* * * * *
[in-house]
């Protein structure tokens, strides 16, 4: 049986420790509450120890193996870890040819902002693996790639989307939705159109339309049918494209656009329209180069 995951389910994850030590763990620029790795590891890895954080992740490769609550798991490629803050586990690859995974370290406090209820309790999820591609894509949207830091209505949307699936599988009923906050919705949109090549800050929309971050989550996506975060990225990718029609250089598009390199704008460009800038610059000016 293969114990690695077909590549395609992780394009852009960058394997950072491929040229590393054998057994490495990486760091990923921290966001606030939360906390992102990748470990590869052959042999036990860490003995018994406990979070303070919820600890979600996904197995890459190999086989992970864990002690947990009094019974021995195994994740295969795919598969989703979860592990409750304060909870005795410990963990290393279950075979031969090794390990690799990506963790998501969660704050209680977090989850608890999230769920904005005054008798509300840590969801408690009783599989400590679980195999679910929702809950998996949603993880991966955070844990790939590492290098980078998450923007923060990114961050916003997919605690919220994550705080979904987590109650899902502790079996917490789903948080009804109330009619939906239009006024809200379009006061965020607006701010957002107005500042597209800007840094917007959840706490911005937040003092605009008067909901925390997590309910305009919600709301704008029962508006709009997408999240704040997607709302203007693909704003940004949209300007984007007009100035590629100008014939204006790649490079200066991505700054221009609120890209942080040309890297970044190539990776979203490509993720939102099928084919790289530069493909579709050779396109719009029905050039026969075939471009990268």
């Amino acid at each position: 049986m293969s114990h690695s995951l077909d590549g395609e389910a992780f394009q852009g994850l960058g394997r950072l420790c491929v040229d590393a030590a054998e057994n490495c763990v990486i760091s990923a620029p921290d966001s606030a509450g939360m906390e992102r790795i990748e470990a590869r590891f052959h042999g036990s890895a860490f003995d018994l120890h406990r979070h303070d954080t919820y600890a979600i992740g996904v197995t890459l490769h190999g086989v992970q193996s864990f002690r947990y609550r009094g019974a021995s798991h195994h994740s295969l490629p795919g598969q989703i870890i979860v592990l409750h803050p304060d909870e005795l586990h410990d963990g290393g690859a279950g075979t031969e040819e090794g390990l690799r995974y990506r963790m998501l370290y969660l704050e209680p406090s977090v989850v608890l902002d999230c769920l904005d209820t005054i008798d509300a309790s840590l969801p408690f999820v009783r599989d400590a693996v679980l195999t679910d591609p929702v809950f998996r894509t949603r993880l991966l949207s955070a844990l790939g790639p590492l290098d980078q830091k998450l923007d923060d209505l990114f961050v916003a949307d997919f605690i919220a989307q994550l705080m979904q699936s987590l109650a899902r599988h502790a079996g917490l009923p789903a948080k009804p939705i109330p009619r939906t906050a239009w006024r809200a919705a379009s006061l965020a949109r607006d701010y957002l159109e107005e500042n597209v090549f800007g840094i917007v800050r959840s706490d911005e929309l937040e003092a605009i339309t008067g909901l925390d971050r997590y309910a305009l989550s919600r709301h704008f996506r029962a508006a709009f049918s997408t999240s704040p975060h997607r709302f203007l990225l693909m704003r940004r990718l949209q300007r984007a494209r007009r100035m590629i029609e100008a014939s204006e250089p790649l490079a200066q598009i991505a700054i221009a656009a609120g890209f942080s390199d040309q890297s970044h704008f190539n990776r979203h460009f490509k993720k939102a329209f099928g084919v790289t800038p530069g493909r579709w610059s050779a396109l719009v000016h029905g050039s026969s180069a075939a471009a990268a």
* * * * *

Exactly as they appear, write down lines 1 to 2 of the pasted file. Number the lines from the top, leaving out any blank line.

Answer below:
[in-house]
């Protein structure tokens, strides 16, 4: 049986420790509450120890193996870890040819902002693996790639989307939705159109339309049918494209656009329209180069 995951389910994850030590763990620029790795590891890895954080992740490769609550798991490629803050586990690859995974370290406090209820309790999820591609894509949207830091209505949307699936599988009923906050919705949109090549800050929309971050989550996506975060990225990718029609250089598009390199704008460009800038610059000016 293969114990690695077909590549395609992780394009852009960058394997950072491929040229590393054998057994490495990486760091990923921290966001606030939360906390992102990748470990590869052959042999036990860490003995018994406990979070303070919820600890979600996904197995890459190999086989992970864990002690947990009094019974021995195994994740295969795919598969989703979860592990409750304060909870005795410990963990290393279950075979031969090794390990690799990506963790998501969660704050209680977090989850608890999230769920904005005054008798509300840590969801408690009783599989400590679980195999679910929702809950998996949603993880991966955070844990790939590492290098980078998450923007923060990114961050916003997919605690919220994550705080979904987590109650899902502790079996917490789903948080009804109330009619939906239009006024809200379009006061965020607006701010957002107005500042597209800007840094917007959840706490911005937040003092605009008067909901925390997590309910305009919600709301704008029962508006709009997408999240704040997607709302203007693909704003940004949209300007984007007009100035590629100008014939204006790649490079200066991505700054221009609120890209942080040309890297970044190539990776979203490509993720939102099928084919790289530069493909579709050779396109719009029905050039026969075939471009990268």